March 24, 2014 is World Tuberculosis Day. The slogan this year is “Reach the 3 million.” Every year, approximately 9 million people are afflicted by this infectious disease. Of those, 3 million are “missed” by health systems. According to the World Health Organization (WHO), approximately 450,000 people were infected with multidrug-resistant tuberculosis (MDR-TB) in 2012.
The countdown to enforcement of the Federal Motor Carrier Safety Administration’s (FMCSA) new commercial driver medical examiner program continues. The day of reckoning is May 21.
The American comedian Ron White says, “You can’t fix stupid!” However, in the workplace you can prevent some of the stupidity caused by mental fatigue.
A new primer from the National Institute for Occupational Safety and Health’s (NIOSH) Center for Workers’ Compensation Studies explains how insurance claims data could be used more effectively to help prevent occupational injuries and illness.
The way workers’ compensation cases are tracked from admission to discharge can be a differentiator when an employer is selecting an occupational medicine provider to become its partner in the management of workforce health and well-being.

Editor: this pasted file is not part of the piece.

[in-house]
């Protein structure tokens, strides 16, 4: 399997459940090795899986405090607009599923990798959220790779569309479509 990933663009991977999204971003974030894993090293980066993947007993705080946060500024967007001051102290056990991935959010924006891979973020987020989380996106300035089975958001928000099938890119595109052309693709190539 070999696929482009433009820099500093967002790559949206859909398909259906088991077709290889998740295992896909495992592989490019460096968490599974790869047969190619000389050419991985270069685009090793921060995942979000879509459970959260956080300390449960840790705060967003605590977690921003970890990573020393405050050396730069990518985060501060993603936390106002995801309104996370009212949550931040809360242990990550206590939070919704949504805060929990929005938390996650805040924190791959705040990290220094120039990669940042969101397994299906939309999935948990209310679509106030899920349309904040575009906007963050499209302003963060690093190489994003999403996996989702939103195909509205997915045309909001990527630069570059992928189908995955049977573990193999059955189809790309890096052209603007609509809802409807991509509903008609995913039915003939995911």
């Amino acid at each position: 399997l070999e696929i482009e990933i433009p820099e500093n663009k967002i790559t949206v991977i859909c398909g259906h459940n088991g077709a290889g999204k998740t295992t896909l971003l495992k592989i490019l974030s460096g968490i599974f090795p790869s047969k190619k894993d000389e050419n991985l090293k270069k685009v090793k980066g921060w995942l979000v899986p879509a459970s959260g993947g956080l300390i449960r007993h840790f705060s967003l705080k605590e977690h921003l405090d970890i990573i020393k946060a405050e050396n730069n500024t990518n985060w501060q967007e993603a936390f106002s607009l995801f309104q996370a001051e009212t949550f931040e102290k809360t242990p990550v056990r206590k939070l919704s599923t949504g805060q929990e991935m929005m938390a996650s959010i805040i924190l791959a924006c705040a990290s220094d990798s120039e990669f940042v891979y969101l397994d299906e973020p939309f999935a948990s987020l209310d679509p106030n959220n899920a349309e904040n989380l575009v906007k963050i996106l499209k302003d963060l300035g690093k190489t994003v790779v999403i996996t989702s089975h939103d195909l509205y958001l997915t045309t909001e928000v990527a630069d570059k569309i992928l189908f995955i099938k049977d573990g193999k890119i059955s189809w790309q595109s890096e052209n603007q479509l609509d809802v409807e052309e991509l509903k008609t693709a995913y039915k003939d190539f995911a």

In my home town in California, workplace sexual harassment allegations that came to light in November have shaken the sheriff’s department and rattled the community. The lurid “he said/she said” claims being publicly aired are familiar to many employers who have dealt with sexual harassment lawsuits.
The major league baseball success story, Moneyball, describes “sabermetrics” – the quest for objective knowledge about the game.
In a recent post, I discussed the rights of healthcare organizations to mandate flu vaccinations and for employees to decline them. Other types of industries are also wrestling with this issue. Many employers have business needs, worker protection and public health concerns that may justify a flu vaccine policy.
In 2011, the National Institute for Occupational Safety and Health (NIOSH) released a report assessing the nation’s need for occupational safety and health services. The report found the “future national demand for occupational safety and health services will significantly outstrip the number of professionals with the necessary training, education and experience to provide such services.”
Transportation companies, commercial drivers and the medical professionals who certify them as physically fit for duty may be in for another long ride – legislatively speaking, that is.